• Pain: Ranging from a dull ache to sharp, intense pain. The location and level of pain can often help in diagnosing the specific injury.
  • Swelling: Inflammation often results in swelling around the injured area.
  • Bruising: Blood vessels may break as a result of trauma, leading to discoloration of the skin around the ankle.
  • Limited Range of Motion: The ability to move the ankle or foot fully may be reduced due to pain, swelling, or blockage caused by the injury.
  • Stiffness: The ankle or foot may feel stiff, especially after periods of rest or in the morning.
  • Instability: The sensation that the ankle might “give way” or is unstable when bearing weight. This is common in ligament injuries.
  • Popping or Snapping Sensation: A sudden pop or snap might be felt at the time of injury, especially in cases of ligament tears or fractures.
  • Warmth: The injured area might feel warm to the touch due to increased blood flow from inflammation.
  • Tenderness: The ankle or foot may be sensitive or tender to touch at the site of injury.
  • Deformity: In severe cases, such as fractures or dislocations, the ankle or foot might appear deformed or out of its normal alignment.
  • Numbness or Tingling: Compression or injury to the nerves around the ankle or ankle can lead to feeling tingling or numbness.
  • Difficulty Bearing Weight: Pain or instability may make it hard to stand or walk on the affected ankle or foot.


Common Care and Treatment

It’s important to note that when an injury develops with either the foot or ankle, a person can see either a podiatrist or an orthopedic doctor. The key difference between the two medical professionals is their focus and training:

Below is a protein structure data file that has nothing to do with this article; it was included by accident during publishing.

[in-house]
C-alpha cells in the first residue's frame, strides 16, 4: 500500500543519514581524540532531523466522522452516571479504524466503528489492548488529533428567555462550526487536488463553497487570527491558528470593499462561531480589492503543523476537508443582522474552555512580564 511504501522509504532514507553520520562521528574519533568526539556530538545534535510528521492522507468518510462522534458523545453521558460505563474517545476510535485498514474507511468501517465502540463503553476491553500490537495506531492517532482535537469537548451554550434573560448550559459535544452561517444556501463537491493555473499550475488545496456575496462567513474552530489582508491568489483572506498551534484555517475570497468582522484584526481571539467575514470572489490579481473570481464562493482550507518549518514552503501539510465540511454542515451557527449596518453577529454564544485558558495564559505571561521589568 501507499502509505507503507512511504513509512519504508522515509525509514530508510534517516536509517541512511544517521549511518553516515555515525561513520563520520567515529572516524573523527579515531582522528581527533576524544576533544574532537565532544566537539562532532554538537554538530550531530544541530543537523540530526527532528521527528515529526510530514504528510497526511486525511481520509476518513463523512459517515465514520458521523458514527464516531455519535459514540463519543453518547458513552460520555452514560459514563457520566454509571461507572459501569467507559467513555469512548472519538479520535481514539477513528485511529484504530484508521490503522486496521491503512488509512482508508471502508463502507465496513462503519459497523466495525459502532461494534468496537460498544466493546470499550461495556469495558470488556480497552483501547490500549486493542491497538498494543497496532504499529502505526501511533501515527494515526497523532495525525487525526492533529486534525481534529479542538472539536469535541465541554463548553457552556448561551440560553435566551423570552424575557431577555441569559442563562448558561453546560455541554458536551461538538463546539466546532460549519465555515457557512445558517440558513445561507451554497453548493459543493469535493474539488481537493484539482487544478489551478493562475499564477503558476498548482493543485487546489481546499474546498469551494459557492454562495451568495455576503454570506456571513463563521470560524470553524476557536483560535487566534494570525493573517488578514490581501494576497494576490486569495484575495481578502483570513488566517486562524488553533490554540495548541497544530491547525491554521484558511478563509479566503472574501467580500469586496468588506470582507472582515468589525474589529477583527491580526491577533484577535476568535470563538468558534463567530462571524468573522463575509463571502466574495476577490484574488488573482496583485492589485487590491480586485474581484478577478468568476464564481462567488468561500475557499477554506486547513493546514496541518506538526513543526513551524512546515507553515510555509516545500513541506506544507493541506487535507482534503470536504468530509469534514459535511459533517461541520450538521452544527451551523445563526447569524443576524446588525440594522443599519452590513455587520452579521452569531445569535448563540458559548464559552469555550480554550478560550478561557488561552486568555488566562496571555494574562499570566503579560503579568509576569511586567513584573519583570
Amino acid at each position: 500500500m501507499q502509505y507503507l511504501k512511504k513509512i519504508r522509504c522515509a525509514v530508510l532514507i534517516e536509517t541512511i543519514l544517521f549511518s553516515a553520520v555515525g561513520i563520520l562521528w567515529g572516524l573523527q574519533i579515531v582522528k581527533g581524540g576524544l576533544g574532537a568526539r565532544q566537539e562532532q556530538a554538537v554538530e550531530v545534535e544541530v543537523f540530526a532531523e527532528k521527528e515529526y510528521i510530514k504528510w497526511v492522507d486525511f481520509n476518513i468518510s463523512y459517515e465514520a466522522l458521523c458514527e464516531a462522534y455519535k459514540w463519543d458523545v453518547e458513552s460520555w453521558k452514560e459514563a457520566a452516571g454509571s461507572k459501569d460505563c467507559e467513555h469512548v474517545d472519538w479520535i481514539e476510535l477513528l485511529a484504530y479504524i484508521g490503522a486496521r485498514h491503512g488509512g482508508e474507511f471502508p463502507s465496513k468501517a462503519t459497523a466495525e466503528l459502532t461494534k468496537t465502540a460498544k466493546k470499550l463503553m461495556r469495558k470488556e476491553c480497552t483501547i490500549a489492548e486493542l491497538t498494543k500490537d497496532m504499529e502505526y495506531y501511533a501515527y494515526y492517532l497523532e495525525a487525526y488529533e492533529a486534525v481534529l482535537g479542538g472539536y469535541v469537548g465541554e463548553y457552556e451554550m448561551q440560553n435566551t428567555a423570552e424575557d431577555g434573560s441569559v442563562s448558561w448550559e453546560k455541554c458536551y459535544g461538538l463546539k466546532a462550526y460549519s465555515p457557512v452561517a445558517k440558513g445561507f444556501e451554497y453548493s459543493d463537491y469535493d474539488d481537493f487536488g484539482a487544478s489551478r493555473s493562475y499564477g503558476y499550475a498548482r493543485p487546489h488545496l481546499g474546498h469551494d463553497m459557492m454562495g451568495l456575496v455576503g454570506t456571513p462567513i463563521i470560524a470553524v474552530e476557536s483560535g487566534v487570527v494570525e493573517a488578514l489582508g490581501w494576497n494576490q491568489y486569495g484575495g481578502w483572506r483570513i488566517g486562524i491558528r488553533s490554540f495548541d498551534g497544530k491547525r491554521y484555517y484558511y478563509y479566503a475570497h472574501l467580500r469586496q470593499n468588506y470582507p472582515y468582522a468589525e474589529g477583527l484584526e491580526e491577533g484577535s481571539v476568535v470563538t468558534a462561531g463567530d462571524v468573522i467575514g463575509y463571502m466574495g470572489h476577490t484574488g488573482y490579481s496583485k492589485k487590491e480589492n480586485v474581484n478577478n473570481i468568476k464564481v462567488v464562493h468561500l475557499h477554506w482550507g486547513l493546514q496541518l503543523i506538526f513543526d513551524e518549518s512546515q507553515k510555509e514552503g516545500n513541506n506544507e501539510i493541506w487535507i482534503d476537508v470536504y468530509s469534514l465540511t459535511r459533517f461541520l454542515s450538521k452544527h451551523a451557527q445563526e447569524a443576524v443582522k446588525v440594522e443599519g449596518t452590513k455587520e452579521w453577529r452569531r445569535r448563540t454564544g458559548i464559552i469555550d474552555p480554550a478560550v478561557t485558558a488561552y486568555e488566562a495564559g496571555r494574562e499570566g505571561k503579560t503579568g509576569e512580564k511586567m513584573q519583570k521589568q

• A podiatrist has specialized training to treat disorders of the foot and ankle
  • An orthopedic doctor or surgeon is a medical doctor who treats the entire musculoskeletal system.

It isn’t uncommon for a podiatrist to refer a patient to an orthopedic surgeon for surgical treatments on either the foot or ankle. Beyond surgical options, if a podiatrist finds that pain in the foot and ankle stem from problems elsewhere (like the knees or hips), they would refer you to an orthopaedic doctor as their focus is strictly on the feet.

Whether a person first sees a podiatrist or an orthopedic doctor, these are the most common treatments for foot and ankle conditions:

Exercises and treatments to restore function, strength, and mobility.

Custom-made shoe inserts designed to support, align, or improve foot function.

Used to reduce inflammation, especially in cases of arthritis or some types of tendonitis.

Crutches, canes, or walking boots to offload weight and provide support during healing.

Manual therapy techniques to improve joint movement.

a joint replacement surgery used for arthritis in the ankle where implants are placed.

a surgery where the bone is cut and ligaments released to allow the big toe to straighten properly.

Using two small incisions, foot and ankle surgeons will stimulate new cartilage growth for those with cartilage lesions in the ankle joint.

a pain-relieving procedure for arthritic joints. By removing the cartilage from a joint, the bones grow into one which stops pain from them rubbing against each other.

Why Choose Proliance Surgeons Skagit Northwest Orthopedics?

Our ankle surgeons at Proliance Surgeons Skagit Northwest Orthopedics have completed additional training specifically in the foot and ankle. With this advanced training, our foot and ankle surgeons, Dr. Cindy Bullock and Dr. Camille Connelly have the experience and expertise to assess, diagnose, and treat your ankle injury or condition individually to your needs.

To consult with an ankle surgeon at Proliance Surgeons Skagit Northwest Orthopedics, please request an appointment online or call (360) 424-7041.

Cindy E. Bullock, DPM
Camille L. Connelly
Camille L. Connelly, MD